The music streaming industry has grown immensely in the past decade; representing 83% of the music industry’s total revenue. Spotify, the largest music streaming service, have announced ‘Spotify HiFi’, a subscription tier with improved playback quality. In a recent South East Asian study into music streaming habits and consumer responsiveness to lossless audio, InsightzClub, a technology-based market research start-up, revealed intriguing and actionable insights.
All major music streaming companies are striving to offer the most attractive package for consumers, which may include enhanced audio playback. Lossless refers to uncompressed audio files, or higher clarity. Previously, larger file sizes encumbered companies from integrating this feature, now surmountable by numerous technological advancements.
Among survey participants, Spotify Premium was the most subscribed to service (70%). This was followed by YouTube Music (54.9%), Apple Music (25.5%), and Amazon Music (15.7%). In the South East Asian region, Spotify has the largest market share due to their dominant presence as the go-to music streaming service. Apple Music is popular among Apple iPhone users. Android compatibility is less accounted for as compared to Spotify’s cross-platform strategy. Only 5.9% of participants are subscribed to Tidal. It is less accessible and known among the demographic.
Listening habits were found to be relatively consistent among participants. 94% were active listeners, using their preferred music streaming service at least several times a week. This may further indicate the established movement of consumers away from physical offerings, like CDs and vinyl records. Additionally, it might be due to the COVID-19 pandemics, where outdoor leisure activities have been restricted. The most enjoyed genres were pop (65%), K-pop (52.9%), R&B (49%), and hip-hop (47%).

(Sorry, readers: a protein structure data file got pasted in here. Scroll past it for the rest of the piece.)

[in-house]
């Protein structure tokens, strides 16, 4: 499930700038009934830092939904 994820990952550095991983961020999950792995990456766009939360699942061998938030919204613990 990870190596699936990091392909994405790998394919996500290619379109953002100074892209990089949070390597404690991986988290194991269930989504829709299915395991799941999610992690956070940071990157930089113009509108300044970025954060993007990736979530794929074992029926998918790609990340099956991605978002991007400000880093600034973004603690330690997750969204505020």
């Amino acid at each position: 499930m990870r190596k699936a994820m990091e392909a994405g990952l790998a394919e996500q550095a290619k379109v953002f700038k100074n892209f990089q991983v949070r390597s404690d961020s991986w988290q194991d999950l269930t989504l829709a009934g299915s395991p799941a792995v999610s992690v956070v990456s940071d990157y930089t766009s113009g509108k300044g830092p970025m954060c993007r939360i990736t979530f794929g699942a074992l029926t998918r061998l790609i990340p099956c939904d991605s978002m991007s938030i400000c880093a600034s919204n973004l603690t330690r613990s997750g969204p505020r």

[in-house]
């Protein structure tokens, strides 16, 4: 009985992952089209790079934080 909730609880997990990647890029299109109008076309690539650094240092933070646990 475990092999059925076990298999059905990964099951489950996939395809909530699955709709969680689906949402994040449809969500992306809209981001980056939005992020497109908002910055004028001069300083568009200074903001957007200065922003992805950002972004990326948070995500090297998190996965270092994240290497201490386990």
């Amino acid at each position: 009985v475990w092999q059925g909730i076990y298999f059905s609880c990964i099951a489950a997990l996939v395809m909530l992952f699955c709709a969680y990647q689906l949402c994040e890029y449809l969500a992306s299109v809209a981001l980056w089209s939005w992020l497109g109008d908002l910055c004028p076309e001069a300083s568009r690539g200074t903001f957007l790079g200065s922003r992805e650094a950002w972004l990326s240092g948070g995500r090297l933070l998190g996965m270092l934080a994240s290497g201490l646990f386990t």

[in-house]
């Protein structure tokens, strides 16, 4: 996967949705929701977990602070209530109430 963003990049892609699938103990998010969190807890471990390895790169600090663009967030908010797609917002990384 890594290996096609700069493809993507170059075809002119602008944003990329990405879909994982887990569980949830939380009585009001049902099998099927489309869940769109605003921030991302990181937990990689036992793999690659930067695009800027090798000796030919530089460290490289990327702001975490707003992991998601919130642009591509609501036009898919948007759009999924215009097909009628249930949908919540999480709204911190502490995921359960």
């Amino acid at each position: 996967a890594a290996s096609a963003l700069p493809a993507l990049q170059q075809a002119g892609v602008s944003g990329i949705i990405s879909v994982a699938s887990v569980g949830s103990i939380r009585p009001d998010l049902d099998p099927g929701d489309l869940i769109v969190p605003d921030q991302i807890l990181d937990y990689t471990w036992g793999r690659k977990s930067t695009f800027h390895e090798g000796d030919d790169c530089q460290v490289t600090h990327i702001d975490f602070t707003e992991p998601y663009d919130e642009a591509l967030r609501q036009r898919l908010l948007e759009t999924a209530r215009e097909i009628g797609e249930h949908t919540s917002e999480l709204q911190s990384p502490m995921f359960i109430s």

Lossless audio has slowly progressed into a desired feature, apart from audiophiles and industry professionals. Survey responses indicate that 67% of consumers, in some capacity, are aware of lossless playback. Despite this high degree of awareness, the majority of participants (62%) were insufficiently informed of how lossless playback worked, along with its benefits.
Often, consumers of lossless audio tend to listen on high-fidelity devices. In InsightzClub’s findings, adoption of such devices was reportedly widespread at 80%. Further analysis reveals that this may in fact be lower; ‘audiophile’ devices tend to be niche and mainstream as compared to the most.
When asked to identify reasons for preferring their current streaming service, participants most frequently selected audio quality (70%). This value is especially interesting as Spotify, YouTube, and Apple Music offer lower quality playback. Availability of content was the second most selected reason at 65%. Streaming platforms do sign exclusive licensing deals with labels, which may serve as incentive for some users to prefer that platform. Pricing was the third most important reason for consumers (47%).
Although previous data suggests improved audio quality may be the primary motivator to switch services, it is not supported by the data. Improved subscription pricing was identified as the strongest motivator (69%), while audio quality was second at 61%. Conversely, consumers might still be willing to spend on lossless audio streaming. When asked to indicate their willingness to pay a higher fee, 77% of respondents were mildly or highly interested. It may serve to prove that current Spotify subscribers could upgrade to the upcoming Spotify HiFi tier. This is applicable to other platforms that may introduce a lossless audio playback.
InsightzClub’s South East Asian study on consumer preferences in terms of lossless audio playback and music streaming has yielded some surprising findings. Music streaming companies could find it highly profitable within the SEA market to introduce lossless streaming at competitive prices to retain existing subscribers and attract users of rival platforms.